Everyone has heard about the catastrophic event during a Monday night football game when Damar Hamlin, a 24-year-old professional football player, went into cardiac arrest following what appeared to be a very typical tackle. Some of the lessons learned from that night can also be applied to boaters.
The events of that night demonstrated the critical importance of knowing what to do when someone experiences sudden cardiac arrest (SCA). An awareness of the signs and symptoms of SCA, the need for an emergency action plan, and the importance of rapid implementation of both cardiopulmonary resuscitation (CPR) and an Automated External Defibrillator (AED) were demonstrated that evening.
CPR is nothing but a holding system to keep us alive by circulating oxygenated blood to the brain and other critical organs, but no matter how good the CPR provider is, CPR will not restart a heart. The only way for a lay person to restart a heart is through defibrillation. An AED is a device that can be operated by an untrained bystander. It delivers a shock to the heart only when it detects erratic electrical activity that can be brought back to a normal rhythm.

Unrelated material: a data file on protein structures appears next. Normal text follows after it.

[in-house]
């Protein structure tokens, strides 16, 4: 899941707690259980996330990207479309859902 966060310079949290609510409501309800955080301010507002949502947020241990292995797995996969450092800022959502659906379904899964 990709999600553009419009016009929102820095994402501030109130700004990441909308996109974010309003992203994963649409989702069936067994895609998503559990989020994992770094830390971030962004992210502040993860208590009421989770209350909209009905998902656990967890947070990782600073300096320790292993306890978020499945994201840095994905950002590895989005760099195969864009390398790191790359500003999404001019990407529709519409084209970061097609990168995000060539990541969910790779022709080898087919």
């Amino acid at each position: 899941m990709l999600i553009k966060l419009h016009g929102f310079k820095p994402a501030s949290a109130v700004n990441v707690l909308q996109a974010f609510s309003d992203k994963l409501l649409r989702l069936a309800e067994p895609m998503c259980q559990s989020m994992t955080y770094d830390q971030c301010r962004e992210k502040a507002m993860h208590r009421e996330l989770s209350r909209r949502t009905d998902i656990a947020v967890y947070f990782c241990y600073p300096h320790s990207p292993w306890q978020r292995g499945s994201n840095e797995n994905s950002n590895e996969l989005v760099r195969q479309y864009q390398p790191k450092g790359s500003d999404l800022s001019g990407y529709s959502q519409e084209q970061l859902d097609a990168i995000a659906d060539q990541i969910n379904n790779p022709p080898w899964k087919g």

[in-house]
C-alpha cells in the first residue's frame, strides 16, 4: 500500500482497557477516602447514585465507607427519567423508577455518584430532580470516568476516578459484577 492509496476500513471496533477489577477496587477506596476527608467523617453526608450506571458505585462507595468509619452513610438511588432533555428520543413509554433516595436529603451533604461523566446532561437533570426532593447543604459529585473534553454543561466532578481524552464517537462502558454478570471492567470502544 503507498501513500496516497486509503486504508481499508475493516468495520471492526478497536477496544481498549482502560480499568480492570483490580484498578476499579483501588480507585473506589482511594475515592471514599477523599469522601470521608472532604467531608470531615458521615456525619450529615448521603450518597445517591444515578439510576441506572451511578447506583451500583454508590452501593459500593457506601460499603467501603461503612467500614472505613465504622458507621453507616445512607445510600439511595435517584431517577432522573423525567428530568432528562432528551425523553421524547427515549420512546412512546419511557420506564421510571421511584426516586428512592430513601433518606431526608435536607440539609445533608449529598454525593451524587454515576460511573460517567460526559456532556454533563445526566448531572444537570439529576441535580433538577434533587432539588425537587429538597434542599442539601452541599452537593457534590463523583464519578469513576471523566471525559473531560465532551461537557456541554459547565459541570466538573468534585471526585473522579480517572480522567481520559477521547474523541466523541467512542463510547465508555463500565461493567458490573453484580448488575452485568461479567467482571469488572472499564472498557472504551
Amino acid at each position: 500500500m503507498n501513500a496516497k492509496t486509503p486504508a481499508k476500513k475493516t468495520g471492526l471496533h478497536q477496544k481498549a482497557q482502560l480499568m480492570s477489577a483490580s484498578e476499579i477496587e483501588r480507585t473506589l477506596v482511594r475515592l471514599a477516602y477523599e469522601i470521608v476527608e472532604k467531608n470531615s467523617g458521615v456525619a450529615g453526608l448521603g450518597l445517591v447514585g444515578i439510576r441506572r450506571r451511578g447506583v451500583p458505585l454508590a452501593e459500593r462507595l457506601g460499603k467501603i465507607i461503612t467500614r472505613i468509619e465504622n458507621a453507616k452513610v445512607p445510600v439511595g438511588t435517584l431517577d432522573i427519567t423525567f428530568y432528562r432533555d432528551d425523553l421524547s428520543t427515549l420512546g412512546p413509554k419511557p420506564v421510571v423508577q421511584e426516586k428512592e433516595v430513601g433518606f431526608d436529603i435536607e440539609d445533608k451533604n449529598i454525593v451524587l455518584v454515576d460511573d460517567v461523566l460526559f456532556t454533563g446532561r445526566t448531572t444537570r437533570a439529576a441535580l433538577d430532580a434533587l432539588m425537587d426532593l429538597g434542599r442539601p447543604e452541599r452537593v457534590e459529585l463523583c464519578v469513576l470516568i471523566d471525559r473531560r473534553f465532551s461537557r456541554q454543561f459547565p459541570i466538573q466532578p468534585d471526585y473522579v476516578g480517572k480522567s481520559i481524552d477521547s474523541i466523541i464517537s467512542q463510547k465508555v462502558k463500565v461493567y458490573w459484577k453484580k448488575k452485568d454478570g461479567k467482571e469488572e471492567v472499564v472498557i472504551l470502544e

According to the American Heart Association, if a victim of SCA is provided high quality CPR and an AED is used within three minutes of the attack, the chance of survival is up to 74 percent. The chance of survival diminishes by 10 percent for each minute of delayed response. All boaters should know how to perform CPR. Coast Guard licensed captains are required to be certified in CPR. Keeping your skills current by staying certified in CPR is just the first step in saving a life.
Having an AED onboard your vessel and at your marina is critical to saving lives. The Safety Institute of Maryland provides the Chesapeake Area Professional Captains Association (CAPCA) sponsored CPR and AED training twice a year for professional and recreational boaters. The Safety Institute of Maryland provides discounts to boaters who purchase an AED. For further information on CPR training and/or purchasing an AED, please contact the Safety Institute of Maryland at (301) 767-5905, and visit capca.net for information on upcoming classes.
By Capt. Alan Karpas, safety coordinator for CAPCA